SLHI’s TAP: Learning Through Networks report tells the story of a remarkable collaborative process and its implications for the future of organizational and community capacity building. Approximately 3,500 people and 1,400 organizations have been involved in TAP over its 14-year history, and hundreds more have been involved in the consultant community of practice and other learning networks that SLHI facilitates. So far, the model is working.
Networks – learning and otherwise – work best when they preserve organizational autonomy and avoid rigid hierarchical controls, yet pursue an interdependent agenda that benefits from coordination and collaboration. We can foresee a time when governance and accountability may be spread out across networks as distinct from residing in autonomous organizational structures alone. But that will work only when the participants are perceived as equals, and leadership is spread out across the network and doesn’t reside in one or a few dominant organizations.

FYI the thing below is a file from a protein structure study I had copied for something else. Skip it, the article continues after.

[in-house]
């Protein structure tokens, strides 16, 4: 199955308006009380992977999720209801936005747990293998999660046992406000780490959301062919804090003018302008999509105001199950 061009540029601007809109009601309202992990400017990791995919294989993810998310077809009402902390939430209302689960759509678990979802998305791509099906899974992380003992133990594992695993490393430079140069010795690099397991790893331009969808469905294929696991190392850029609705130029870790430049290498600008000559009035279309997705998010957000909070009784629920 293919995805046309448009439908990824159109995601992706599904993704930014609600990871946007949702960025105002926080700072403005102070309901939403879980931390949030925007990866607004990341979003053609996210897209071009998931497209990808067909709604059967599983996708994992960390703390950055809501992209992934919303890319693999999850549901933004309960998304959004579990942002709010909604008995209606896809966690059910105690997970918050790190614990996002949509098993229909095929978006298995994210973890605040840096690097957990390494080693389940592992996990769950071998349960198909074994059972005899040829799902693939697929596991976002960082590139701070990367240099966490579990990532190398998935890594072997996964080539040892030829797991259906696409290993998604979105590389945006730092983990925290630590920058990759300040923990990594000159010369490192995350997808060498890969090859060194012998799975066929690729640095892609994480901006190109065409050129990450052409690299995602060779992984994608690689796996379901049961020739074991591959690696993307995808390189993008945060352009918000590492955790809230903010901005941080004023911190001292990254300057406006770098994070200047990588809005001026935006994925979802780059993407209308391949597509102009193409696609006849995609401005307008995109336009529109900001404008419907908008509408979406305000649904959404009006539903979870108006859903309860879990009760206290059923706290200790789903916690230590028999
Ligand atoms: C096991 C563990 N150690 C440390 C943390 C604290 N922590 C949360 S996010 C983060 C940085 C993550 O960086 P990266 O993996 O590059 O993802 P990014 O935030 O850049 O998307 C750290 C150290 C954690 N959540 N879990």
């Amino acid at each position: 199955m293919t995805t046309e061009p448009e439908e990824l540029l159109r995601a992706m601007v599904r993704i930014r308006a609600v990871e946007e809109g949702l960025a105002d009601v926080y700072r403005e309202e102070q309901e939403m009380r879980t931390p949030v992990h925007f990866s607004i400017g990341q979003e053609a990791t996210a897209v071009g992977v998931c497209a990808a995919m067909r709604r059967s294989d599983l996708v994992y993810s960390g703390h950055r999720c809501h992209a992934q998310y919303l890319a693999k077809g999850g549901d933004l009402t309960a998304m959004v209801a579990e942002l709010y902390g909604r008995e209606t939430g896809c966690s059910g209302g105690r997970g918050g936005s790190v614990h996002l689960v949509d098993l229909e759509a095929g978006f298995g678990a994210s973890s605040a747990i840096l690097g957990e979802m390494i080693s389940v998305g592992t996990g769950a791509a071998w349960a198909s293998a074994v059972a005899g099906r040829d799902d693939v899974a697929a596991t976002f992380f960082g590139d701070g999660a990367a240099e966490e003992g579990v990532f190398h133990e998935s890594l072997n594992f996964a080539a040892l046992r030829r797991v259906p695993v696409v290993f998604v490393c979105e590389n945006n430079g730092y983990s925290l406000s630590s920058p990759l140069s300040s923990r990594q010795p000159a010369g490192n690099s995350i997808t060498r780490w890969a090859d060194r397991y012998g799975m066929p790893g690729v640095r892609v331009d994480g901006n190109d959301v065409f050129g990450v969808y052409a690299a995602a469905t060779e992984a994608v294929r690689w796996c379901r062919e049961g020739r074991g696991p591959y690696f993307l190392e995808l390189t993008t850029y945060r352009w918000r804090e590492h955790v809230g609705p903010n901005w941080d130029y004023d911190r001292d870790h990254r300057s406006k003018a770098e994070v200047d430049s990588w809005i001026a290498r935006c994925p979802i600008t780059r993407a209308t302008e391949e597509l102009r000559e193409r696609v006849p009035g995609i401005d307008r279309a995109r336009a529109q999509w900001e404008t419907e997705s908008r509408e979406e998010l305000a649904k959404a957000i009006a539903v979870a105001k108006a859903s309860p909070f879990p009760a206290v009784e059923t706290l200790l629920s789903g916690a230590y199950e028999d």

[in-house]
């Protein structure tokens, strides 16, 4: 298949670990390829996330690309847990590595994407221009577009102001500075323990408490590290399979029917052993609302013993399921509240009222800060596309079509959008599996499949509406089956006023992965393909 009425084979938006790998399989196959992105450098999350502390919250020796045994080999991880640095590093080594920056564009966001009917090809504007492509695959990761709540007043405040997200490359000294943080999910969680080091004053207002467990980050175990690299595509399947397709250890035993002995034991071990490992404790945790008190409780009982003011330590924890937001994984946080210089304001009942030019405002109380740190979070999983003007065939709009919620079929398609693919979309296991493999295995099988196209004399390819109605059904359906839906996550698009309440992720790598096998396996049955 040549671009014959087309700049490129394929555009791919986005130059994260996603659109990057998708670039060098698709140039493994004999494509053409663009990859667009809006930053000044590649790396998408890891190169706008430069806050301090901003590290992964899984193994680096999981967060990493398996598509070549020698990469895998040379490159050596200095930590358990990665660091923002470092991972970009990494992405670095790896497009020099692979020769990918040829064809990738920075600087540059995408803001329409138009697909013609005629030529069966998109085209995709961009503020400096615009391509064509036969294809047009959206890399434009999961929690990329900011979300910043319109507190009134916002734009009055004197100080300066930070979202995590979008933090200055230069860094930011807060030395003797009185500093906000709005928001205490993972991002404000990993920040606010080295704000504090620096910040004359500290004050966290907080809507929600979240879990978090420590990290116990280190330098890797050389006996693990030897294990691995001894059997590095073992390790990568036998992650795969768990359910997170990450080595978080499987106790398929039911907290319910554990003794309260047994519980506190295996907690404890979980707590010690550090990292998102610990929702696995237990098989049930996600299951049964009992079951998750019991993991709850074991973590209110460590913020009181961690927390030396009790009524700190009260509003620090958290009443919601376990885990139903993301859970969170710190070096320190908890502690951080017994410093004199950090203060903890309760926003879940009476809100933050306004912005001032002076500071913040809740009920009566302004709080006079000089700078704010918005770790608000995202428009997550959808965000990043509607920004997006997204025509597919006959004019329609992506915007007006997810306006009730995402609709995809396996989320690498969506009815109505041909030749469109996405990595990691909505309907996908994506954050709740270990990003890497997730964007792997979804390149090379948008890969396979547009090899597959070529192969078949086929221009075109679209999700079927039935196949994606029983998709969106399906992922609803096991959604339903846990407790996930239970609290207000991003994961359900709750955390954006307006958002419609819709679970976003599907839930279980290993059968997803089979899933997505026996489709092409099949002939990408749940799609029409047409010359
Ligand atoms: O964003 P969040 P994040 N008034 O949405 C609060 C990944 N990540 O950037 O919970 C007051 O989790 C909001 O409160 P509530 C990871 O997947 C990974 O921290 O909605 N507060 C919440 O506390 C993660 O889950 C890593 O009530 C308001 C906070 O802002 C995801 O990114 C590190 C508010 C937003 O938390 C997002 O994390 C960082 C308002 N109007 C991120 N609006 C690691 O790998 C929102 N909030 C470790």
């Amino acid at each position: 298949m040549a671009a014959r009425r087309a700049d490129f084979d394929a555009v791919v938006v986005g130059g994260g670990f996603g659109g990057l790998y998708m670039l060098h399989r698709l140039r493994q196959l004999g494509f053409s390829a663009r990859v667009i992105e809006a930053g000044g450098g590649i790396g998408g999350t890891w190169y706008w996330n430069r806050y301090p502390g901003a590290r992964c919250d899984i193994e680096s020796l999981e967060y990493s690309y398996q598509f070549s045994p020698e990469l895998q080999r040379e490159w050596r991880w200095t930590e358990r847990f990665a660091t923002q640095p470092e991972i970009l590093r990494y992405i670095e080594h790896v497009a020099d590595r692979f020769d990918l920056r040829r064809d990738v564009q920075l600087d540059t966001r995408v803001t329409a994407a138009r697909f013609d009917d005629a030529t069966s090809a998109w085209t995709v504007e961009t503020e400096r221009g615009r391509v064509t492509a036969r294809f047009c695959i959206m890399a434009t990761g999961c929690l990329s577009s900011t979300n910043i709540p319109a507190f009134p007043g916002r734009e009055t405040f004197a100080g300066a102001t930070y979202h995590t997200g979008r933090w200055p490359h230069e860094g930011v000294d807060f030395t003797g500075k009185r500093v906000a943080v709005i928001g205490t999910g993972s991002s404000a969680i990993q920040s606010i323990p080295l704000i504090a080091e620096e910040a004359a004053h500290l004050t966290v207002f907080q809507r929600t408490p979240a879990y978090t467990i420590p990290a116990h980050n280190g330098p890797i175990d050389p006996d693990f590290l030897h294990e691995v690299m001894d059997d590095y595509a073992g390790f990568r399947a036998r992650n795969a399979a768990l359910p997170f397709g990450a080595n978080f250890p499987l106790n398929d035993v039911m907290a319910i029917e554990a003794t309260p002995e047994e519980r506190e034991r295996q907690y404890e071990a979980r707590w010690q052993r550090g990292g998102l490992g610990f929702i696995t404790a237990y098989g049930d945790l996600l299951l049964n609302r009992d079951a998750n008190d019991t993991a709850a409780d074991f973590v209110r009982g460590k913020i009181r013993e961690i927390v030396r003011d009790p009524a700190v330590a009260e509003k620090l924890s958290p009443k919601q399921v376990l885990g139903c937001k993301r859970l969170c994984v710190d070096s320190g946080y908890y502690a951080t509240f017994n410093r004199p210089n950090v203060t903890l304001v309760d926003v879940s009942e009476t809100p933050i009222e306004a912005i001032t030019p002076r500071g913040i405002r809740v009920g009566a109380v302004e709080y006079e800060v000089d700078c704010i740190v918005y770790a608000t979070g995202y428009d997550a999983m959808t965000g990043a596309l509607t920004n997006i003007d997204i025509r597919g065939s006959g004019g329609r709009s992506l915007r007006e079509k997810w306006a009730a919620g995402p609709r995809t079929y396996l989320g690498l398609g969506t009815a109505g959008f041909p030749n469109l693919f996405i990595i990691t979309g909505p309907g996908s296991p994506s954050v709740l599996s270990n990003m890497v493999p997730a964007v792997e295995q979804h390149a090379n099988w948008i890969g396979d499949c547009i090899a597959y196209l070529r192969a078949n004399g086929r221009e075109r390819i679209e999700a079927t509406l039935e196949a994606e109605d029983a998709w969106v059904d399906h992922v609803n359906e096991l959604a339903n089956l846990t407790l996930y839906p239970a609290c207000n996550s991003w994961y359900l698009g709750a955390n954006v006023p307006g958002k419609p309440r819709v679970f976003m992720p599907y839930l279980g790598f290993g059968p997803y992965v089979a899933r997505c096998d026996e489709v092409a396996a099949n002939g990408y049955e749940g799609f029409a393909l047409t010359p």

This is easier said than done. As the report discusses, one of the central tensions in collaborative networks is the tension between control and self-organization and flexibility. The hard part, as always, is learning what to keep, and what to let go.